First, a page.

UC Students Campaign for D.R.E.A.M. Act

By Aimly Sirisarnsombat

The Guardian, U. California-San Diego via UWIRE

University of California Student Association and UC student leaders across California are campaigning for Assembly Bills 130 and 131, which allow undocumented students to apply for financial aid while applying for or attending state schools. UCSA is urging all campuses to appeal to Gov. Jerry Brown so that the bills — also known as the California Development, Relief and Education for Alien Minors Act — are signed into law.

“The D.R.E.A.M. Act would benefit our campus by allowing accessibility and affordability in the UC system and by allowing students to apply for the financial aid they’re already contributing to,” Sixth College Senator Kristian Castro said.

Castro is involved in the UCSA campaign through a resolution that would educate and garner support for the D.R.E.A.M. Act.

Authored by State Assemblyman Gil Cedillo (D-Los Angeles), the D.R.E.A.M. Act would go into effect July 1 this year, if passed. The bill would allow undocumented students to apply for financial aid from a private pool of money while they apply for or attend college.

To be eligible, applicants must have entered the U.S. before age 16, must have lived in the U.S. for at least five years and must have a high school diploma. Applicants must also be between the ages of 12 and 35 when applying.

Administered by state colleges and universities, Return to Aid is a fund that provides institutional and university grants that undocumented students pay into through student fees, but from which they cannot receive aid. While these students are currently eligible for in-state tuition under AB540, they are not allowed access to institutional financial aid or state grants.

During the Jan. 18-20 UC Board of Regents meeting, UCSA President and UC Santa Cruz junior Claudia Magaña requested that the regents sign a letter to Brown in support of the D.R.E.A.M. Act. Nine of the 26 board members signed it at the meeting.

“We need the regents’ support today for the D.R.E.A.M. Act,” Magaña said in a press statement on Jan. 24. “While President [Mark G.] Yudof has supported the D.R.E.A.M. Act publicly, he is not the only member of the board. Students want to see more than sympathy from the regents; they want to see leadership.”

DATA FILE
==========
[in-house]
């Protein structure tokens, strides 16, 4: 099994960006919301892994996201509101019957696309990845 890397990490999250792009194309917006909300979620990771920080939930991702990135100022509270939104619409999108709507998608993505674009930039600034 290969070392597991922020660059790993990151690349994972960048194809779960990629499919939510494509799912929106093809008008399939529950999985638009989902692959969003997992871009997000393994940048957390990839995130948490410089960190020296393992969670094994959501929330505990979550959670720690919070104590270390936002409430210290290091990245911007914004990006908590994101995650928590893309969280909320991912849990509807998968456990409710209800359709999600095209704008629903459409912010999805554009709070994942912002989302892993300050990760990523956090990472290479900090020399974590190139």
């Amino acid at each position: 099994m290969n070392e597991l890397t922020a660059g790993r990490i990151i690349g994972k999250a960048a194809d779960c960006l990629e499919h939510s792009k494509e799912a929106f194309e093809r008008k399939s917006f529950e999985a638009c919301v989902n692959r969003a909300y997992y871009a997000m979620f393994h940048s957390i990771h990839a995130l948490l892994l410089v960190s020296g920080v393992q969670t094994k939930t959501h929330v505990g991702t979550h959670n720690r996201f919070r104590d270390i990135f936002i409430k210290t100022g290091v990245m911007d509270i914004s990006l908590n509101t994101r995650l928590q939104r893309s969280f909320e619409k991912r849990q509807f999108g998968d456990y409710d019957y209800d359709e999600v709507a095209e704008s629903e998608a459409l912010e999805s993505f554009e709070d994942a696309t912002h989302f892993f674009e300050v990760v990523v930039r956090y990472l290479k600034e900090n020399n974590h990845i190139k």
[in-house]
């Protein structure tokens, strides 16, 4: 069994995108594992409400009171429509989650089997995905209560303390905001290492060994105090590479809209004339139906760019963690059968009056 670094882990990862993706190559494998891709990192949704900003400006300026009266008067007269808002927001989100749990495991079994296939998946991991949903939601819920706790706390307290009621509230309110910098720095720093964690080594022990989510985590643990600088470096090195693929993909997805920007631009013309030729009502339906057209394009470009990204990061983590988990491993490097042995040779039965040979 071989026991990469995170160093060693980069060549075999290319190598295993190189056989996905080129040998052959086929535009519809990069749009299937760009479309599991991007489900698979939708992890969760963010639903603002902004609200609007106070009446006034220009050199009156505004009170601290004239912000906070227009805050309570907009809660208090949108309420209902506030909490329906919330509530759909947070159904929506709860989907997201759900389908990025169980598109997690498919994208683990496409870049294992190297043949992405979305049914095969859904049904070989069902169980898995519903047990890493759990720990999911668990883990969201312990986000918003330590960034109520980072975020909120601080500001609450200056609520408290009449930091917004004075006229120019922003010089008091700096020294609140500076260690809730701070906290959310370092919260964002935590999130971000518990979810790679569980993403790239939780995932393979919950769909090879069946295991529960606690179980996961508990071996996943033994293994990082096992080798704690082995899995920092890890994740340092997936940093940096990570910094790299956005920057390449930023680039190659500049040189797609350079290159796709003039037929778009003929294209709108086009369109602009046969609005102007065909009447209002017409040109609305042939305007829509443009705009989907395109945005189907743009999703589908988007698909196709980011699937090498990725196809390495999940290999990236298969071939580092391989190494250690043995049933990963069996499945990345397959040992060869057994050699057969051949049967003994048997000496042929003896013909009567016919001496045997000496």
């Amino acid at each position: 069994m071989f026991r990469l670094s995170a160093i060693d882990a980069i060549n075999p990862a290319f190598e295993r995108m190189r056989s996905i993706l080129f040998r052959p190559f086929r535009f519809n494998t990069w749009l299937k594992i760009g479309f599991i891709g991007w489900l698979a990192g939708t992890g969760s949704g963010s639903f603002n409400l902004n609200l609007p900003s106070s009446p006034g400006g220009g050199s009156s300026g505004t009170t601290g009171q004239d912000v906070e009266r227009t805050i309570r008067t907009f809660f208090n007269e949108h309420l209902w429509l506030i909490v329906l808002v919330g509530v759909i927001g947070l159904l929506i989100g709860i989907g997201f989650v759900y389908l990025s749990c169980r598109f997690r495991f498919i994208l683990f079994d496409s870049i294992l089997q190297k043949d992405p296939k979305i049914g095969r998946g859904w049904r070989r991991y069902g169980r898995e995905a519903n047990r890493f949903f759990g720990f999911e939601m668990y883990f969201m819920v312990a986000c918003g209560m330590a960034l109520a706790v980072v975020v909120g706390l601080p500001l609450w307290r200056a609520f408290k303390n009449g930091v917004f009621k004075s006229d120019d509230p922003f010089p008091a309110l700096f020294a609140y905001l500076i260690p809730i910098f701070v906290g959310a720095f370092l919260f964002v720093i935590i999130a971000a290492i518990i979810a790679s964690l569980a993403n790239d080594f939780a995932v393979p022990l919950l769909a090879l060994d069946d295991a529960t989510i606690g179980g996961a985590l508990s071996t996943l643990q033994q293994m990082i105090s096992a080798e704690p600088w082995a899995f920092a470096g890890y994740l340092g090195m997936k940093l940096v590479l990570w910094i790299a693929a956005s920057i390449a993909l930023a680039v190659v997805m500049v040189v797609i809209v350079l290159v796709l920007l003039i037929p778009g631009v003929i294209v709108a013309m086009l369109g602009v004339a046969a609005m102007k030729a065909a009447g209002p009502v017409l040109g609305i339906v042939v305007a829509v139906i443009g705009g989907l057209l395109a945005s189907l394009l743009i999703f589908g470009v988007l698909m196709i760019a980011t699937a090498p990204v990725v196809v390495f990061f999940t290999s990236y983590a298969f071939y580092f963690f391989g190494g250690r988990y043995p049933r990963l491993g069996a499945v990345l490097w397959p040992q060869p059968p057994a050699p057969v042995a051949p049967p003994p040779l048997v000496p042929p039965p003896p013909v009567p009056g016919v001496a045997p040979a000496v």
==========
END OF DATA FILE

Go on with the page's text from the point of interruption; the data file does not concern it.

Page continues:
Magaña also expressed concern over the $500 million cut to the UC system under Brown’s proposed budget.

“Every campus leader, every department, every auxiliary and service must face the challenges that lie ahead while protecting affordability and the services that retain and support our students,” she said.

UCSA has called for all undergraduate campuses to participate in the campaign by collecting postcards addressed to Brown in support of the D.R.E.A.M. Act. The postcards collected from these UC campuses will be delivered to the governor’s office at the annual UCSA Lobby Day on Feb. 28.

A resolution in favor of the act was presented to and passed by A.S. Council on Feb. 8. The resolution, authored by Vice President of External Affairs Michael Lam, Campus Organizing Director Chevelle Newell and Castro, establishes the council’s full support of the California D.R.E.A.M. Act.

The resolution presented to council said that AB540 individuals at UCSD are part of the student community and emphasized UCSA’s belief in affordable and accessible education.

AB540 individuals are exempt from paying out-of-state tuition under Assembly Bill 540, legislation passed in 2001 that allows undocumented students to pay in-state fees at a California community college, state university or UC campus, provided they attend high school in California for three or more years and graduate or obtain equivalency.

The motion also encourages the six college councils to collect 200 signed postcards from their constituents by Feb. 24. The campus-wide goal of collecting 1,500 postcards will also be assisted by student volunteers.

“We wrote the resolution to let the student council know about the UCSA’s statewide campaign,” Castro said. “[Our campus] is a part of the UCSA, and the UCSA works as a coalition. The postcard campaign would allow students to recognize that there are students on campus who need the financial aid because [not everyone has] the privilege to apply for financial or institutional aid.”

Castro said that the resolution passed through council with no objections and many councilmembers plan to attend a Feb. 28 lobby conference in support of the act.

“The Office is assisting the UCSA because it is a UC-wide campaign,” Lam said. “Last week, we tabled on Library Walk and this week, we will be going in and out of classrooms to talk to students about what we’re doing. We e-mail the professors ahead of time, and we only go into classrooms [where] we feel like the professors understand what the issues are.”

Read more here: http://www.ucsdguardian.org/news/uc-students-campaign-for-d.r.e.a.m.-act/
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